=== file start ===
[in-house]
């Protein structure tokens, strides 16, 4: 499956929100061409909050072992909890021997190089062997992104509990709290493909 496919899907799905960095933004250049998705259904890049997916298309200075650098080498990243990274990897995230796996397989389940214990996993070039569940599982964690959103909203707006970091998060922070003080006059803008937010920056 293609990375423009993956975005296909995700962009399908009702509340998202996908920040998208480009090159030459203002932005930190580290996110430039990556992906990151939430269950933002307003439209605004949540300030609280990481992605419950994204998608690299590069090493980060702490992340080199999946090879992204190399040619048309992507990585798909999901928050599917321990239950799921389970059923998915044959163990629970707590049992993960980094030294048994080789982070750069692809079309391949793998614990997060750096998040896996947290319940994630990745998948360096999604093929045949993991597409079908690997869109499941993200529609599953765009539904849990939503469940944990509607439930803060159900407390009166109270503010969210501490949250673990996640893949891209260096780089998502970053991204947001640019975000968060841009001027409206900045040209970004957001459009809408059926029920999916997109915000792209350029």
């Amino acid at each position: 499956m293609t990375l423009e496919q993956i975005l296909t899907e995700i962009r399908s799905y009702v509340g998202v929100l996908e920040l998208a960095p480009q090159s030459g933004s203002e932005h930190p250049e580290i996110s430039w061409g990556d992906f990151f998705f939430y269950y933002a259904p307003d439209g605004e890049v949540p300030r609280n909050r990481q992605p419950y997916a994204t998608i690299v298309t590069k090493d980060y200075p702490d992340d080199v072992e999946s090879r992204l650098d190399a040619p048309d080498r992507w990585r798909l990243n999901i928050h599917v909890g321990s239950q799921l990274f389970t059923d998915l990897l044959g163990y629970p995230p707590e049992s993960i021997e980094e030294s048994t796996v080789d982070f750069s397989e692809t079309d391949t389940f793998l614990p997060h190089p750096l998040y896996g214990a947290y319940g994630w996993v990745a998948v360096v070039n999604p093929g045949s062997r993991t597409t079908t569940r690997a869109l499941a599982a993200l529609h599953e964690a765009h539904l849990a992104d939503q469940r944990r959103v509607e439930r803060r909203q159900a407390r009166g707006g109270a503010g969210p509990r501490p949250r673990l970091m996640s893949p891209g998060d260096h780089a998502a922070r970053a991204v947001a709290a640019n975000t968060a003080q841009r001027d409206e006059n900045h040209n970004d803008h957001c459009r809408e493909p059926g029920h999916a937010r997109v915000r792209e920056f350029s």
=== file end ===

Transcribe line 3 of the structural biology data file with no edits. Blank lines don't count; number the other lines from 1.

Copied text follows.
């Amino acid at each position: 499956m293609t990375l423009e496919q993956i975005l296909t899907e995700i962009r399908s799905y009702v509340g998202v929100l996908e920040l998208a960095p480009q090159s030459g933004s203002e932005h930190p250049e580290i996110s430039w061409g990556d992906f990151f998705f939430y269950y933002a259904p307003d439209g605004e890049v949540p300030r609280n909050r990481q992605p419950y997916a994204t998608i690299v298309t590069k090493d980060y200075p702490d992340d080199v072992e999946s090879r992204l650098d190399a040619p048309d080498r992507w990585r798909l990243n999901i928050h599917v909890g321990s239950q799921l990274f389970t059923d998915l990897l044959g163990y629970p995230p707590e049992s993960i021997e980094e030294s048994t796996v080789d982070f750069s397989e692809t079309d391949t389940f793998l614990p997060h190089p750096l998040y896996g214990a947290y319940g994630w996993v990745a998948v360096v070039n999604p093929g045949s062997r993991t597409t079908t569940r690997a869109l499941a599982a993200l529609h599953e964690a765009h539904l849990a992104d939503q469940r944990r959103v509607e439930r803060r909203q159900a407390r009166g707006g109270a503010g969210p509990r501490p949250r673990l970091m996640s893949p891209g998060d260096h780089a998502a922070r970053a991204v947001a709290a640019n975000t968060a003080q841009r001027d409206e006059n900045h040209n970004d803008h957001c459009r809408e493909p059926g029920h999916a937010r997109v915000r792209e920056f350029s």